Face-to-face with Ningaloo’s living miracles

Face-to-face with Ningaloo’s living miracles

Oct 13, 2018

“Places like Exmouth Gulf are vanishingly precious. They help keep our natural estate and our world heritage assets alive. They challenge and feed our scientific knowledge. And they help keep ordinary citizens sane. So, this development is an awful prospect, a disaster in the making.” See Tim Winton’s story in The Guardian and The Observer.

https://www.theguardian.com/environment/2018/oct/14/im-face-to-face-with-ningaloos-living-miracles-and-it-feels-holy

MORE LATEST NEWS & EVENTS

Senior Communication Adviser Job Opportunity

Our campaign is ramping up to an exciting new phase and we’re seeking a senior communications professional to rapidly build PN’s public profile. If you have exceptional digital and media skills, have senior experience, are passionate about conservation and want to help defend Ningaloo and Exmouth Gulf, this is a significant opportunity to do meaningful work and make a difference.

Sylvia Earle marks Ningaloo’s Nursery as a global Hope Spot

Sylvia Earle has been called ‘explorer-in-residence’ for National Geographic, a Living Legend by
the Library of Congress, ‘Her Deepness’ by The New Yorker and Hero for the Planet by Time. This week she has named Western Australia’s Ningaloo Reef and Exmouth Gulf as an international “Hope Spot” in a move that will boost its international profile and lend firepower to the campaign to save Ningaloo’s nursery from industrialisation.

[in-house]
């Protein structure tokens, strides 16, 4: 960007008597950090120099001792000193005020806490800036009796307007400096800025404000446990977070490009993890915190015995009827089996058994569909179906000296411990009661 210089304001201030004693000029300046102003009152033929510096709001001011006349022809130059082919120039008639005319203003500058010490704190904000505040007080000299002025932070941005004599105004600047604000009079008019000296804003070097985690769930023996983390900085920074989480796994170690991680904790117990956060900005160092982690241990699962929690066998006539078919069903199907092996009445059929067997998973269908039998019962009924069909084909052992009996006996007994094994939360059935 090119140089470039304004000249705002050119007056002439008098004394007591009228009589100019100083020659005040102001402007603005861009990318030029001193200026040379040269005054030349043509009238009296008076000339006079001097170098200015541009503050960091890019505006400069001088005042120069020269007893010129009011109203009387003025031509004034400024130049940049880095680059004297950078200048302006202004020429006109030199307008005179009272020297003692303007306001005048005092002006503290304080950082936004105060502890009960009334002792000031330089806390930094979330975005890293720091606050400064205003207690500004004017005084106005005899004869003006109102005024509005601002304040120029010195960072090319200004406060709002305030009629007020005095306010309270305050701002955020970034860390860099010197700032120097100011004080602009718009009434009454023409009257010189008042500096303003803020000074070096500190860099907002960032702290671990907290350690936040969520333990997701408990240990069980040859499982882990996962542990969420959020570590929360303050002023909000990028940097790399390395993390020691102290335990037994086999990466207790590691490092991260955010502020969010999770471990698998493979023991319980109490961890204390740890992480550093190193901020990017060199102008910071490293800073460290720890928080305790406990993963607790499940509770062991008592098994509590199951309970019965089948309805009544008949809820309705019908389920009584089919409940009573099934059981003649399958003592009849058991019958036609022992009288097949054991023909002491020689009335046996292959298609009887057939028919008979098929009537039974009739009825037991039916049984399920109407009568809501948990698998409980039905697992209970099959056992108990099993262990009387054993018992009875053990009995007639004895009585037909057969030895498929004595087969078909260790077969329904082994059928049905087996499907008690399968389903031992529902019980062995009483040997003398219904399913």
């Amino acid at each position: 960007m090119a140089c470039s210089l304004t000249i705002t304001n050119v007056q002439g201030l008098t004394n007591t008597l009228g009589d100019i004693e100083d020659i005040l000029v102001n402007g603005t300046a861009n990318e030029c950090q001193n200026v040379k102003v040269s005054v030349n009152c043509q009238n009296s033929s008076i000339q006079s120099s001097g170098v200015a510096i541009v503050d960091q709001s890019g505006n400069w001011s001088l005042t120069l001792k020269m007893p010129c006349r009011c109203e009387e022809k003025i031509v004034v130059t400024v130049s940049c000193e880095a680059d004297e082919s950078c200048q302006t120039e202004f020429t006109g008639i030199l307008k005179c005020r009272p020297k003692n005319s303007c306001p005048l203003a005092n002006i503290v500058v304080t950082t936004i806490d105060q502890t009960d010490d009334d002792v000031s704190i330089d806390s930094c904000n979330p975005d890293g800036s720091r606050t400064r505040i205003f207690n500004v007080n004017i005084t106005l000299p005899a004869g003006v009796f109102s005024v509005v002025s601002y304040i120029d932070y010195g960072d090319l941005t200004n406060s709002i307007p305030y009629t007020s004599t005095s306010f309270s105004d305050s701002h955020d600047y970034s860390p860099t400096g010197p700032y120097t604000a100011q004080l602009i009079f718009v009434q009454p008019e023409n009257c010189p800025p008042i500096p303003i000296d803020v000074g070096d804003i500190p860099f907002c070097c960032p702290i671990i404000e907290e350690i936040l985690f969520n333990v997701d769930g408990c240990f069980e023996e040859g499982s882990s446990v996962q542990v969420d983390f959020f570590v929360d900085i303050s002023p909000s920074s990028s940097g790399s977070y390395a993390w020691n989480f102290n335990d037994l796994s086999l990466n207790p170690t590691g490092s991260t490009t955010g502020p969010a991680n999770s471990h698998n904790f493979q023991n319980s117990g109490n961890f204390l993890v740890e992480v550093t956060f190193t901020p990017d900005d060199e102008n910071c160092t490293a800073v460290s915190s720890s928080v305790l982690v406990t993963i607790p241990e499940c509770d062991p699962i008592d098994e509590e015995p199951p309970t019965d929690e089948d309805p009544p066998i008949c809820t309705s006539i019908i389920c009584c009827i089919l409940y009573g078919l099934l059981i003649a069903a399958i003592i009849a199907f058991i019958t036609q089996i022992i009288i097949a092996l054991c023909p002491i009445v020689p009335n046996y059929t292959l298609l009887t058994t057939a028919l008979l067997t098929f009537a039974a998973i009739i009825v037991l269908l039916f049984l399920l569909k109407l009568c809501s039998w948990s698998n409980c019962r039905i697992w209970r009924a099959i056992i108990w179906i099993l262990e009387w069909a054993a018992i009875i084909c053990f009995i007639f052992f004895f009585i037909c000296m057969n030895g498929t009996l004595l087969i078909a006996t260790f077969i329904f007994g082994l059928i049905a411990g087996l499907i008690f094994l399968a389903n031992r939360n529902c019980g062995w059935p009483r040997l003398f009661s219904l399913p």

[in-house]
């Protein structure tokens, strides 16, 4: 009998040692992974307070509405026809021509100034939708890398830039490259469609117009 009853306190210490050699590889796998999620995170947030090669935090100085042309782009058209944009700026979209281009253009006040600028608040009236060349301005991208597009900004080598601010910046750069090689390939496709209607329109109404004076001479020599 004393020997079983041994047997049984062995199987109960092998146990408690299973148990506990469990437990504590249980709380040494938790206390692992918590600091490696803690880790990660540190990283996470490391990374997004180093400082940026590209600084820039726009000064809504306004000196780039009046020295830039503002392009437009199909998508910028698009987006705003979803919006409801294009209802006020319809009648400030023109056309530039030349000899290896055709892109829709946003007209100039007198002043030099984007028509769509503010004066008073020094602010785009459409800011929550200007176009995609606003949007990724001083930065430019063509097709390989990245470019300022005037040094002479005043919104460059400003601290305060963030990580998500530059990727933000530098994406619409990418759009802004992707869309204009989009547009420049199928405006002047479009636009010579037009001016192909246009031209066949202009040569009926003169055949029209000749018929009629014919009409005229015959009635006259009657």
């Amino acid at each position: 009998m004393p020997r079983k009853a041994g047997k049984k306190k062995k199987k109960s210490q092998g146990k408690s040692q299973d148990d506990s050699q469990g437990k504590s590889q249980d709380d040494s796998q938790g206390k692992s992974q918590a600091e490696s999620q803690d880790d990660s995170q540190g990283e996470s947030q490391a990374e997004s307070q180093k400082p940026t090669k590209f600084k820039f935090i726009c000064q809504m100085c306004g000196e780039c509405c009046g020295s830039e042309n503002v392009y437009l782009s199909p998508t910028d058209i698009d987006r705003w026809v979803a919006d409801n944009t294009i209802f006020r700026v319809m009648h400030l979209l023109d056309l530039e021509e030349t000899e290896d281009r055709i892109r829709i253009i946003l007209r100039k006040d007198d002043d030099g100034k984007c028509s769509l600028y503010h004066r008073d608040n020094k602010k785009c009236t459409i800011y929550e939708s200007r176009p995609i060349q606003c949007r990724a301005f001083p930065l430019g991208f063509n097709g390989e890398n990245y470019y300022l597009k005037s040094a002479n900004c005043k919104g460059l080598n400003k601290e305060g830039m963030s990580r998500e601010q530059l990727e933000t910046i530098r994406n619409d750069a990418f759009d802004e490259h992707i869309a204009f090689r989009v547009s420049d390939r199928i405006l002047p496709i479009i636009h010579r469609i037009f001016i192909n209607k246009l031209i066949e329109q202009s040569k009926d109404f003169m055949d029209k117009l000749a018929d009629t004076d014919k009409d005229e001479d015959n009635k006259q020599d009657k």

Exmouth Gulf makes it to The New York Times

Blanche D’Anastasi from James Cook University has found that Exmouth Gulf is a global hotspot for sea snakes. A great story about a passionate young scientist making a difference and bringing the world’s attention to brand-new research.

Scientists say Exmouth Gulf needs protection from industry

The ABC reports that sixteen scientists from the UWA’s Oceans Institute, James Cook University, Curtin University, Sharks and Rays Australia and Oceanwise Australia have contributed to a landmark report that uncovers Exmouth Gulf’s extraordinary biodiversity. It finds the Gulf is a globally important refuge for humpback whales, dugongs, rare dolphins and many endangered species. Endorsed by the IUCN, it recommends a major research effort and protection from industrial pressure.

Exmouth Gulf has more fish species than Ningaloo

Western Australia’s Exmouth Gulf has more species of fish than the adjacent and World Heritage-listed Ningaloo Reef, according to a review of the area’s environmental values. It’s a globally unique ecosystem. Read more…

If you love Ningaloo
it’s time to step up
and defend it.